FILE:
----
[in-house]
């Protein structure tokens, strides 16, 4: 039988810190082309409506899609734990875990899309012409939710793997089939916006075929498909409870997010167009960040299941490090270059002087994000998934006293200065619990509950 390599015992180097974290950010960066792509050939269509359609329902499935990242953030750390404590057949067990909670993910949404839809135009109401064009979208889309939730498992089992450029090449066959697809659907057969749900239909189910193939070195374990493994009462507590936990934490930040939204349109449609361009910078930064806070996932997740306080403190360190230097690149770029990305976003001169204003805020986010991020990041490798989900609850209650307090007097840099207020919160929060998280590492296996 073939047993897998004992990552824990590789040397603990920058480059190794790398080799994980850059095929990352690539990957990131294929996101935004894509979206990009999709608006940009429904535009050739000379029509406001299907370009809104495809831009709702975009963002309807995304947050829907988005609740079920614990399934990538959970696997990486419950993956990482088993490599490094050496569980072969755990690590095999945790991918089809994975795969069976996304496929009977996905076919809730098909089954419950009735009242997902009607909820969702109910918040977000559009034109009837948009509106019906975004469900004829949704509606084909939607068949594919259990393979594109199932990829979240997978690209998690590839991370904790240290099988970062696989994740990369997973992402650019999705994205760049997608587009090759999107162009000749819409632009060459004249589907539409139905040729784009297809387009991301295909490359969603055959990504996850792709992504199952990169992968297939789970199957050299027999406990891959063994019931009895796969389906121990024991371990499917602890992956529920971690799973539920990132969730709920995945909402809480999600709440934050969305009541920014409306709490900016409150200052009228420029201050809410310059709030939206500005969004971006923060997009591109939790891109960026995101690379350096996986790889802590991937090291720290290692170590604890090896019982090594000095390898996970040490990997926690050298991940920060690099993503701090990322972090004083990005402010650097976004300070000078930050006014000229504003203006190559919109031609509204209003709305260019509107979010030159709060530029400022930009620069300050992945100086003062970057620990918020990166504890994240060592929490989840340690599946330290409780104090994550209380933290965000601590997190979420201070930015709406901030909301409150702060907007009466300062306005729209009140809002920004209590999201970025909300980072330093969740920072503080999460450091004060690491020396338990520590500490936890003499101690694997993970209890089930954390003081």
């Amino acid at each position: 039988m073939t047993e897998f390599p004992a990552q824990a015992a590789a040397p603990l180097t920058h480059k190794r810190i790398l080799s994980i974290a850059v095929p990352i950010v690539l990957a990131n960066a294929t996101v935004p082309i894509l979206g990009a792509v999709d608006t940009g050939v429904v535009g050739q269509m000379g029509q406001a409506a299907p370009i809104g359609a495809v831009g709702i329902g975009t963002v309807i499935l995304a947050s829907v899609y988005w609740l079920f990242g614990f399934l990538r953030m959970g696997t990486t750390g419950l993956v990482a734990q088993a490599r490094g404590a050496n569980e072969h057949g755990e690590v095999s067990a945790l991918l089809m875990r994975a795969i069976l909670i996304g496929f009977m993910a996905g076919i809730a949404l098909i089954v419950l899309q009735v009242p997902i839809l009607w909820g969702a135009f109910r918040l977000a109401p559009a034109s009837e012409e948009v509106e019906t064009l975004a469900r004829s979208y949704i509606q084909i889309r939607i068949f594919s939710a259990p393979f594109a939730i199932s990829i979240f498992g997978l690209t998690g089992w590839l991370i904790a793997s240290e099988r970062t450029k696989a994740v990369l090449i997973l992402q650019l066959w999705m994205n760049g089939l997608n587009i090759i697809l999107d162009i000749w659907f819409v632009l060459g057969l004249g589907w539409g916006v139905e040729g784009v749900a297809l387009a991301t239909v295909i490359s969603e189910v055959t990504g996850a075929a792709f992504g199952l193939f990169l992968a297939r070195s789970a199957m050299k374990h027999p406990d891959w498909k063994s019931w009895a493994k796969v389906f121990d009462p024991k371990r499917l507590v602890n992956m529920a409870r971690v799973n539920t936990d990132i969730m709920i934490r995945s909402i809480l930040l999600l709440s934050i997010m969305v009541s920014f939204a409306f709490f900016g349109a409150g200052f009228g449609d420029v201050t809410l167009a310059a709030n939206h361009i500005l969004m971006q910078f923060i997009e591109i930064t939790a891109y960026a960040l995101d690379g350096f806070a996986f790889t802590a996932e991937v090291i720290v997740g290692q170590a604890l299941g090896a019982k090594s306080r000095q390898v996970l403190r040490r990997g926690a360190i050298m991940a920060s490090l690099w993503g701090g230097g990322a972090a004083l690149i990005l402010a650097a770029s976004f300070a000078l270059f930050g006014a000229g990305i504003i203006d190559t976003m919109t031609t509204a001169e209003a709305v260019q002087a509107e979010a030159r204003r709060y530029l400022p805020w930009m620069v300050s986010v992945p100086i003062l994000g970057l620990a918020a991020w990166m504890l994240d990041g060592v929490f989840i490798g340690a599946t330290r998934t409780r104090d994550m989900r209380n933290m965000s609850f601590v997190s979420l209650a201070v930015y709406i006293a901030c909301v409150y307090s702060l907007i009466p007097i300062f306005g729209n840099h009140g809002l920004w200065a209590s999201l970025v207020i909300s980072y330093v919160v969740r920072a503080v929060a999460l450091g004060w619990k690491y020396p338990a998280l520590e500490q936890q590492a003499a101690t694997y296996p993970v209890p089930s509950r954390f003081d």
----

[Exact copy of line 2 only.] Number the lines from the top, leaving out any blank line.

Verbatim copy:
């Protein structure tokens, strides 16, 4: 039988810190082309409506899609734990875990899309012409939710793997089939916006075929498909409870997010167009960040299941490090270059002087994000998934006293200065619990509950 390599015992180097974290950010960066792509050939269509359609329902499935990242953030750390404590057949067990909670993910949404839809135009109401064009979208889309939730498992089992450029090449066959697809659907057969749900239909189910193939070195374990493994009462507590936990934490930040939204349109449609361009910078930064806070996932997740306080403190360190230097690149770029990305976003001169204003805020986010991020990041490798989900609850209650307090007097840099207020919160929060998280590492296996 073939047993897998004992990552824990590789040397603990920058480059190794790398080799994980850059095929990352690539990957990131294929996101935004894509979206990009999709608006940009429904535009050739000379029509406001299907370009809104495809831009709702975009963002309807995304947050829907988005609740079920614990399934990538959970696997990486419950993956990482088993490599490094050496569980072969755990690590095999945790991918089809994975795969069976996304496929009977996905076919809730098909089954419950009735009242997902009607909820969702109910918040977000559009034109009837948009509106019906975004469900004829949704509606084909939607068949594919259990393979594109199932990829979240997978690209998690590839991370904790240290099988970062696989994740990369997973992402650019999705994205760049997608587009090759999107162009000749819409632009060459004249589907539409139905040729784009297809387009991301295909490359969603055959990504996850792709992504199952990169992968297939789970199957050299027999406990891959063994019931009895796969389906121990024991371990499917602890992956529920971690799973539920990132969730709920995945909402809480999600709440934050969305009541920014409306709490900016409150200052009228420029201050809410310059709030939206500005969004971006923060997009591109939790891109960026995101690379350096996986790889802590991937090291720290290692170590604890090896019982090594000095390898996970040490990997926690050298991940920060690099993503701090990322972090004083990005402010650097976004300070000078930050006014000229504003203006190559919109031609509204209003709305260019509107979010030159709060530029400022930009620069300050992945100086003062970057620990918020990166504890994240060592929490989840340690599946330290409780104090994550209380933290965000601590997190979420201070930015709406901030909301409150702060907007009466300062306005729209009140809002920004209590999201970025909300980072330093969740920072503080999460450091004060690491020396338990520590500490936890003499101690694997993970209890089930954390003081």